UAE Property: ‘Can my new landlord raise the rent by 50%?’

Under the law, the maximum rent increase a landlord can charge is capped at 20%

The maximum rent increase a landlord can charge in any given year is 20 per cent. Even then, certain criteria must be met. Getty Images
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Question: I am a tenant in Dubai and my rent contract expired on September 24.

On September 20, I received an email from a property management company to visit their office in Dubai for contract renewal talks.

However, upon visiting the office, I was informed that my contract would be renewed with a 50 per cent increase in rent.

I have not received any official documents notifying me of a rent increase.

I informed the company that according to Dubai law, a landlord cannot raise the rent with only four days’ notice.

I also said that no increase was applicable to my apartment, based on the Real Estate Regulatory Agency’s rental calculator.

However, the owner’s agent said the building had been taken over by new management a few days ago, hence the 90-day notice would not be applicable in this case.

He added that the rent had been adjusted based on instructions from a bank, hence no there was no scope for negotiation.

I want to know my rights as a tenant. I am very worried since my tenancy contract has already expired but I am still staying in the apartment. AK, Dubai

Answer: Any new buyer of a rented property takes over the tenancy contract in its entirety.

Therefore, if they bought the property with no chance of serving the mandatory 90 days’ notice for a rent increase, they cannot make any changes to the contract.

Their excuse of buying it only four days before is not valid. Given this, no increase in rent is allowed and no changes can be made to the contract until next year’s renewal.

Requesting a 50 per cent increase in rent is also not allowed as the maximum rent increase a landlord can charge in any given year is 20 per cent. Even then, certain criteria must be met, according to Decree Law No 43 of 2013.

I believe you have a strong case, so I would urge you to open a file at the Rental Dispute Settlement Committee, which will cost you 3.5 per cent of the rental amount.

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Q: I was renting an apartment in Dubai and my tenancy contract was up for renewal on October 1.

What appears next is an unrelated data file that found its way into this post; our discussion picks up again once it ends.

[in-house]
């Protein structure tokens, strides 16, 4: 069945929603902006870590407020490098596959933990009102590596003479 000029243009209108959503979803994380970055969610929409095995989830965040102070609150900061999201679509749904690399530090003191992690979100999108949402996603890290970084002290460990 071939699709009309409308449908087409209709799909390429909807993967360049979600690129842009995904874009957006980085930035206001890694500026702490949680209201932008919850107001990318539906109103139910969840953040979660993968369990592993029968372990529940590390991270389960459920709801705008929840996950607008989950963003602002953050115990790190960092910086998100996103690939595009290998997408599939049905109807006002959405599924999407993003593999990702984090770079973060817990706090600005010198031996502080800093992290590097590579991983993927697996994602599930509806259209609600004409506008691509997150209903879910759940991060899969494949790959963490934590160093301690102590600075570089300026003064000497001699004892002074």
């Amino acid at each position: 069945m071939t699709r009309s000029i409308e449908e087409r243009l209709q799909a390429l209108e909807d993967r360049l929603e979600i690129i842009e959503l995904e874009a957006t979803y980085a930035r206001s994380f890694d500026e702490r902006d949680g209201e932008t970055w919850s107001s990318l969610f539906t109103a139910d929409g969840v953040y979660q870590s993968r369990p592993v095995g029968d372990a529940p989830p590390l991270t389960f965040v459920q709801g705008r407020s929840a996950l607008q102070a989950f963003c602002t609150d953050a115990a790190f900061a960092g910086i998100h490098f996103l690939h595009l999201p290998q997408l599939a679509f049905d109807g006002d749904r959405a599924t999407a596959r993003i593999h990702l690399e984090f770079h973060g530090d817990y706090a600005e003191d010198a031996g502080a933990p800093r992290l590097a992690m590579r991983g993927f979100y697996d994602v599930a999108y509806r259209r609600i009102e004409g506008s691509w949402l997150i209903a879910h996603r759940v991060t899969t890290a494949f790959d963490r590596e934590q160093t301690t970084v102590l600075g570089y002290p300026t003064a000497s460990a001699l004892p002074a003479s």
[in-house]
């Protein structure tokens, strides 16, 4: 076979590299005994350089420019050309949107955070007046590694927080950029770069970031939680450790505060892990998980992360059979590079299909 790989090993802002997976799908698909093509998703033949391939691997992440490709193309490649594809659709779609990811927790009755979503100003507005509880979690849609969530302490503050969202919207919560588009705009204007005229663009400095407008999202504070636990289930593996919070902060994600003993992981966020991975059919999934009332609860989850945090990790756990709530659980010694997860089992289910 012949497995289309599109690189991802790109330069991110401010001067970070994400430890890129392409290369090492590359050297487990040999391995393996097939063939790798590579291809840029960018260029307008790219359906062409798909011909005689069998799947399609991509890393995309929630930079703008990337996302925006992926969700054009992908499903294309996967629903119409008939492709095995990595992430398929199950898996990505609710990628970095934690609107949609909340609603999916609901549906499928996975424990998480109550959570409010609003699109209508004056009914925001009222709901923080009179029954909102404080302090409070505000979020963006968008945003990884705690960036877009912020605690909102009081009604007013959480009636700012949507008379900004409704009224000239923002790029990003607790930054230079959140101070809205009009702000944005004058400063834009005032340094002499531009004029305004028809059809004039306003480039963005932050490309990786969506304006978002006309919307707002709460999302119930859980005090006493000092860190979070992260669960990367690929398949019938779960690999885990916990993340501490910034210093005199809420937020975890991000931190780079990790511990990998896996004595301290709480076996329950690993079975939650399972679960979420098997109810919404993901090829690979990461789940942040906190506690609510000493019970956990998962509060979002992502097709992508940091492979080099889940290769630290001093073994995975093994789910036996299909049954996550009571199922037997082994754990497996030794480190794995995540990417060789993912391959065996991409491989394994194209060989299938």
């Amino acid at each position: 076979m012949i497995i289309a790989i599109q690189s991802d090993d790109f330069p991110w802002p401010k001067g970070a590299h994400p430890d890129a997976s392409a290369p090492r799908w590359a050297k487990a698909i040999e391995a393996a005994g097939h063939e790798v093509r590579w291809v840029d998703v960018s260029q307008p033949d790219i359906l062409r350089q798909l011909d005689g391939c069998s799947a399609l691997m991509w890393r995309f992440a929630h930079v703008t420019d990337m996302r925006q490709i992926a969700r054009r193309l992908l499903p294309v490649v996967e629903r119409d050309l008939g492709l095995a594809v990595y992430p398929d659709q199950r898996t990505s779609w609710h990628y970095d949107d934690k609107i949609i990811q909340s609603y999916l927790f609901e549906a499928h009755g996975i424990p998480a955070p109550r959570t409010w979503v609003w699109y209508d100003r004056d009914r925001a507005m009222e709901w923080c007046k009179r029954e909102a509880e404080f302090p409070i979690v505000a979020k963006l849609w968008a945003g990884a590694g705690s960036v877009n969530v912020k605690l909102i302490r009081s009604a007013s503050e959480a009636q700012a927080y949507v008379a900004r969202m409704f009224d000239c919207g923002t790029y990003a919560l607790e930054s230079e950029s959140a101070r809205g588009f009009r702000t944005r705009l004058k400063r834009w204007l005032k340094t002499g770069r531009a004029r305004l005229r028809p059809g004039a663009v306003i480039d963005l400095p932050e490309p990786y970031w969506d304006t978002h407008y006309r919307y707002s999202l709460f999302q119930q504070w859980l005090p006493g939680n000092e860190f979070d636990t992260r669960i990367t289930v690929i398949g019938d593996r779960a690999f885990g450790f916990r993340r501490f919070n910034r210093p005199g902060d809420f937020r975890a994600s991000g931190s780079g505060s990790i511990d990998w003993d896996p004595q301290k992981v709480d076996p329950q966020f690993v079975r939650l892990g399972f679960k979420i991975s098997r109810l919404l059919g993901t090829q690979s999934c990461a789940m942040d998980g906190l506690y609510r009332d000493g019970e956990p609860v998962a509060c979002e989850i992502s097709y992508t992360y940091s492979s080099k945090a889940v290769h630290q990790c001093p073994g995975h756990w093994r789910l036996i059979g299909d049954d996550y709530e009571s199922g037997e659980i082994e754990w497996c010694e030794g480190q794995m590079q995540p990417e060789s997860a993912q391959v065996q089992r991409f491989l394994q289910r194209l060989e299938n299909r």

However, my landlord did not send me a rent increase notice. When I sent him an email asking about renewing the rent agreement, he did not reply.

I went to his office and was informed by his manager that there would be a 10 per cent increase in rent, as permitted by the Rera.

I told him that the landlord did not notify me of the rent increase two months before the contract's expiration.

When I refused to pay the 10 per cent rent increase, my landlord asked me to vacate the apartment after paying a penalty of two months’ rent.

I was paying an annual rent of Dh60,000 ($16,337), so I would have to pay a penalty of Dh10,000.

I asked the landlord to renew the contract for six months but he refused. I paid him the penalty and vacated the apartment.

Since my landlord neither sent me a rental increase notice nor replied to my email, I want a refund of the penalty. What should I do? SS, Dubai

A: I am sorry to hear about your situation, as numerous errors have occurred.

Firstly, no changes to a rental contract can be made unless at least 90 days’ notice is given from the renewal date.

This is regardless of the Rera rental calculator stating that an increase is allowed.

The landlord simply cannot demand your eviction. Based on this circumstance, the penalty charge is also illegal because I fail to see what the fine is for.

I suggest you open a case at the RDSC for compensation and illegal eviction.

Mario Volpi is the sales director at AX Capital. He has worked in the property sector for 39 years in London and Dubai. The opinions expressed do not constitute legal advice and are provided for information only. Please send any questions to

Updated: November 02, 2023, 4:00 AM